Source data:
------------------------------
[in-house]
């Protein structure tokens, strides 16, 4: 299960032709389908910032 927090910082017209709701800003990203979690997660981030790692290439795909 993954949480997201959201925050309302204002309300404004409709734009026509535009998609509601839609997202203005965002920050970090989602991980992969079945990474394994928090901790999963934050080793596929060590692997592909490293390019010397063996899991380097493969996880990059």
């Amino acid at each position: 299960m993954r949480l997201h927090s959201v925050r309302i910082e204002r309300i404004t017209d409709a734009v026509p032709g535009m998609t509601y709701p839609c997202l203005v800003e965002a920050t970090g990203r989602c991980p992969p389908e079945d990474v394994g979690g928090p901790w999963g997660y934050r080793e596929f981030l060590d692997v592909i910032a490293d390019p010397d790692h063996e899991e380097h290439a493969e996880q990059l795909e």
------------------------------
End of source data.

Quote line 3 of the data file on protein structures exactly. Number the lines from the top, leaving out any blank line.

């Amino acid at each position: 299960m993954r949480l997201h927090s959201v925050r309302i910082e204002r309300i404004t017209d409709a734009v026509p032709g535009m998609t509601y709701p839609c997202l203005v800003e965002a920050t970090g990203r989602c991980p992969p389908e079945d990474v394994g979690g928090p901790w999963g997660y934050r080793e596929f981030l060590d692997v592909i910032a490293d390019p010397d790692h063996e899991e380097h290439a493969e996880q990059l795909e």